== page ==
4 thoughts on “Say what?

  1. Yikes says:

    “Is Boxed Water Actually Better?
    Boxed Water Is Better is … water, in a box instead of a bottle. But its main virtue is that Boxed Water is shipped better.” (Bloomberg Feb 2015) https://www.bloomberg.com/news/articles/2015-02-06/is-boxed-water-actually-better
    “For one truck’s worth of bottled water, Boxed Water can deliver 26 trucks’ worth of cartoned water. Here’s how that works out: The company sends its cartons to its filling plants empty. A single pallet can hold some 35,000 empty, flat-packed Boxed Water cartons. Only after they’re shipped to the filling station are the cartons filled.
    At the plant, one truck’s worth of empty cartons can be filled to supply the 26 trucks. The space-savings ratio may be even more favorable when comparing the rectangular, easily stacked cartons with their rounded, pre-formed plastic water bottle counterparts.”
    However: “…the cartons used in box water are not the same as those used for milk, but instead are a form of composite material manufactured by a company called Tetra Pak.
    Tetra Pak containers, though they appear as if they are made out of cardboard, are not fully biodegradable. There is indeed paper in the mix, but there is also a layer of aluminum and multiple layers of plastic, at least one on the outside and one on the inside.
    This has serious implications for both human and environmental health.
    …The cartons used to make Boxed Water have one key difference with plastic water bottles: their ease of recycling.” https://medium.com/climate-conscious/boxed-water-isnt-better-b183ba90b3b7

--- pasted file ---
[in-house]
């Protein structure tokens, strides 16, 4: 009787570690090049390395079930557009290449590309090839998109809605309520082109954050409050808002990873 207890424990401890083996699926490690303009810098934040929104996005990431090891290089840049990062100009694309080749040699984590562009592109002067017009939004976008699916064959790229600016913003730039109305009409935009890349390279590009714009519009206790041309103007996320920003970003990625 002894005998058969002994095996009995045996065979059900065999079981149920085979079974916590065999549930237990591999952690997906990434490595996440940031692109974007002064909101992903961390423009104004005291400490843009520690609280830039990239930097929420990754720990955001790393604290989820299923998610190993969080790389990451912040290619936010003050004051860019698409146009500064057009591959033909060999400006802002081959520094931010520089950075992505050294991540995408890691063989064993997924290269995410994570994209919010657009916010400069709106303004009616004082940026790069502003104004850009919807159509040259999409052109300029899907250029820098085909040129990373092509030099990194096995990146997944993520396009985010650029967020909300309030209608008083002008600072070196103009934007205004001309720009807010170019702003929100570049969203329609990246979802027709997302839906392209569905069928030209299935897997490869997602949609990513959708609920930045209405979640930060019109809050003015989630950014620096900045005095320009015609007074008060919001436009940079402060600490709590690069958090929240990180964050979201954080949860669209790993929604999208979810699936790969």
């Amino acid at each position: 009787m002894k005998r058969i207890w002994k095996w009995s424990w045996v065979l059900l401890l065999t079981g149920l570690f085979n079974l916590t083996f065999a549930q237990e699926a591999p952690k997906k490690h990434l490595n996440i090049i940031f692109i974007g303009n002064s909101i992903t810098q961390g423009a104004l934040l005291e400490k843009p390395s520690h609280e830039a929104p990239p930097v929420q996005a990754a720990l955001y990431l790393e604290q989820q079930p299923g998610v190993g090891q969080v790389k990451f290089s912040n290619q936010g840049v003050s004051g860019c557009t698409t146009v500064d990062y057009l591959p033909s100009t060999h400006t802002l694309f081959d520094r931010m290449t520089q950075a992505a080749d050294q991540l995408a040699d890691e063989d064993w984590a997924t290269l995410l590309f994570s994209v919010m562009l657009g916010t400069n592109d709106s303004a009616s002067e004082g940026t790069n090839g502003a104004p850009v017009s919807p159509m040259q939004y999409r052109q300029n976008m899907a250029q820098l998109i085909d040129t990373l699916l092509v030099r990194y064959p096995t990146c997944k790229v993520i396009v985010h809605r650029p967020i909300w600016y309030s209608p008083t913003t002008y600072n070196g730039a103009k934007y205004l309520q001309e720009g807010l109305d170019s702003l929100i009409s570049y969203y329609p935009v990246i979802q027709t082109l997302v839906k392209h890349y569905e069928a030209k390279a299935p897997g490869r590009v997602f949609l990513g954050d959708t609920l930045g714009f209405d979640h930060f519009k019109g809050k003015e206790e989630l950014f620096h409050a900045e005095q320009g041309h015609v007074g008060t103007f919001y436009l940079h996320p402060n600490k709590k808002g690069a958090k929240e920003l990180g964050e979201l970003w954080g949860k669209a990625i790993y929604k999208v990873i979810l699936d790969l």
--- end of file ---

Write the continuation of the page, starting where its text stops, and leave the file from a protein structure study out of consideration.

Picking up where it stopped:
• Greenwashing says:

      Tetra Pak packages are made up of three raw materials: cellulose (75%), low density polyethylene (20%), and aluminum (5%).
      Technically “re-cycling” involves taking a used product and turning it back into the same type of product, such as glass bottles being melted down and formed into new glass bottles. Since there is no inherent loss of quality this can go on forever.
      When a product doesn’t get turned back into the same product, but one of lesser quality (as with plastic recycling) it isn’t recycled, it’s downcycled. Products that are downcycled often only undergo a limited number of cycles (as few as 2) before reaching the end of their useful lives and ending up in landfill.
      For Tetra Pak containers to be recycled, their layers of paperboard, polyethylene and aluminum need to be separated out, and reformed to make new Tetra Pak cartons. However that isn’t what happens, primarily because the containers aren’t accepted for recycling in the U.S. because of the cost of the process and lack of market for the end products.
      Reportedly Tetra Pak cartons that are accepted for ‘recycling’ here are shipped in giant bales to a facility in Mexico to undergo a carbon-intensive process of separating their plastic, paper, and aluminum layers for other uses, for instance in manufacturing polymer concrete.

  2. Mark says:

    Ease of recycling is one thing but ACTUAL recycling, that is actually recycling discarded containers, is an entirely different proposition.

    Here in locked down Strayastan, each household has a recycling bin for recyclables. This is a great idea except for the fact that 70% of that bin still ends up in landfill. Clearly, a better waste management strategy is needed, backed up with public funding.

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